DNA polymerases perform a diverse repertoire of biological functions including genomic replication, DNA damage repair, DNA lesion bypass, immunoglobulin generation, and sister chromatid cohesion. These enzymes are phylogenetically grouped into six families (A, B, C, D, X, and Y). DNA polymerases from different families differ in their in vivo functions, primary sequences, DNA substrate preferences (non-gapped, gapped, or single-stranded DNA; damaged or undamaged DNA), nucleotide incorporation efficiency and fidelity, and polymerization processivity. Mechanistically, all kinetically characterized DNA polymerases share a minimal kinetic mechanism of nucleotide incorporation including several hypothetical protein conformational changes, one of them being rate-limiting. Although X-ray crystallographic studies of DNA polymerases have suggested that the rate-limiting conformational change involves a dramatic closing of the Finger domain alone, several recent stopped-flow fluorescence resonance energy transfer (FRET) studies of several DNA polymerases including Dpo4 indicate that the Finger domain closing is too fast to limit correct nucleotide incorporation. Dpo4 is from Sulfolobus solfataricus and belongs to the Y-family polymerases, which can bypass DNA lesions, thereby rescuing cells from apoptosis. The long term goal of the PIs is to understand how the structures and conformational dynamics of a DNA polymerase play a role in its enzymatic function. Recent stopped-flow FRET studies of Dpo4 by the Contact PI's group have revealed that all four structural domains of Dpo4, not just the Finger domain, undergo rapid conformational changes before and after phosphodiester bond formation. These observed motions were unfortunately invisible from numerous published X-ray crystallographic studies. More interestingly, when a DNA lesion is encountered, several domains of Dpo4 adopt different conformations as compared to those observed with a normal DNA substrate. To understand the exact nature of these domain motions in solution and their connection with the kinetic mechanism of nucleotide incorporation, we will employ solution NMR techniques to investigate this hyperthermostable and relatively small sized DNA polymerase, Dpo4 , with the following two specific aims: 1) Determine the solution structures of apo Dpo4 and its binary (Dpo4??DNA) and ternary (Dpo4??DNA??dNTP) complexes; 2) Investigate conformational dynamics of Dpo4 in its apo form, binary (Dpo4??DNA) and ternary (Dpo4??DNA??dNTP) complexes. Once completed, our proposed studies will reveal detailed site-specific information on changes in protein structure and/or conformational dynamics that are important for substrate (DNA, correct or incorrect nucleotide) binding and catalysis. More importantly, our studies will unravel any structural and dynamic determinants responsible for the fidelity of a Y-family DNA polymerase during translesion DNA synthesis.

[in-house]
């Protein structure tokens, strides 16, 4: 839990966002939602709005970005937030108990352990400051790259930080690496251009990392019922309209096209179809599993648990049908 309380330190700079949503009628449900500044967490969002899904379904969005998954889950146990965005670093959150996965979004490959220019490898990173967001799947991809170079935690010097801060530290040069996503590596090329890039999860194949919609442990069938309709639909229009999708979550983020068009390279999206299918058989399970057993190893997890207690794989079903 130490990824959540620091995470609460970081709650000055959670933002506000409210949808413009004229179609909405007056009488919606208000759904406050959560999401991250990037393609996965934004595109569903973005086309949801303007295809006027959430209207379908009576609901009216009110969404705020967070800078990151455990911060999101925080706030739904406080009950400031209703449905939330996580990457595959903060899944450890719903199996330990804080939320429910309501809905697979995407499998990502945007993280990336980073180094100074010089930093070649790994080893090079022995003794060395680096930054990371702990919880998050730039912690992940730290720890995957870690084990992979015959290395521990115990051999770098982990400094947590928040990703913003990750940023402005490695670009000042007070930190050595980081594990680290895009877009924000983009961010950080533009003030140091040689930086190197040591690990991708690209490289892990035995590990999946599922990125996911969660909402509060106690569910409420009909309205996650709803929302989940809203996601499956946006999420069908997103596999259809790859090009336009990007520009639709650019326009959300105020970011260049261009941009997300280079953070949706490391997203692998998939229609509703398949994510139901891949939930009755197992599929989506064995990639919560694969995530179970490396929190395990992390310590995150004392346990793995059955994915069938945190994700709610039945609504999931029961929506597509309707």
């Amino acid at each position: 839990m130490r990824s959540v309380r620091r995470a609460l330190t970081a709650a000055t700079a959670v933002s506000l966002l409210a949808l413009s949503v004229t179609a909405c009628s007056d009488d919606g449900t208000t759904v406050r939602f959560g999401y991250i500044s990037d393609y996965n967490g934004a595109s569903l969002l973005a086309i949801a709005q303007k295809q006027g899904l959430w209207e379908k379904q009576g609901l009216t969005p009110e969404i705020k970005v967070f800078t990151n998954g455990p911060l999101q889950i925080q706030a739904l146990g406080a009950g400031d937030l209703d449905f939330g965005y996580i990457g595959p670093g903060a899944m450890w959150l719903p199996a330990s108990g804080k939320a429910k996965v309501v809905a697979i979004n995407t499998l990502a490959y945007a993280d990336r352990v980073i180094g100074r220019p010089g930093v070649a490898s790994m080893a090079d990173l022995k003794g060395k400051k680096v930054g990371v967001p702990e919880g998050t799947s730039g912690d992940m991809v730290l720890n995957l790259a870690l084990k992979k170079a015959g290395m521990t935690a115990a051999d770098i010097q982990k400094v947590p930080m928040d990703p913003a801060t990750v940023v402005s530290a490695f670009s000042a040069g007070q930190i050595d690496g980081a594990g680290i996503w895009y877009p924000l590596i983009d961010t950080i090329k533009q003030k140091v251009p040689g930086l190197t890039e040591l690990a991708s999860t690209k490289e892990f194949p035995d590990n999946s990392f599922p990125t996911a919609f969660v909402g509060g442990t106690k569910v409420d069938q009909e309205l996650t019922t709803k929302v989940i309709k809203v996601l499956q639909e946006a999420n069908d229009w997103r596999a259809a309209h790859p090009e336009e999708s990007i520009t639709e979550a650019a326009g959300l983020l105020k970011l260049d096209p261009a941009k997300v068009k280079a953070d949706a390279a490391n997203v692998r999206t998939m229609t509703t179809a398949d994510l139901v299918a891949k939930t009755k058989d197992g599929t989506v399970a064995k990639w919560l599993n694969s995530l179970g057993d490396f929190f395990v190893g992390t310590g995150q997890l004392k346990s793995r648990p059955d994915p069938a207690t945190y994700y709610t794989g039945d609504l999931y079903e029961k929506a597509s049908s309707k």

DNA polymerases are the proteins replicate genomic DNA in most organisms. Various solution structures of a model DNA polymerase will be solved through NMR for the first time. These structures will reveal how this class of proteins functions in solution.
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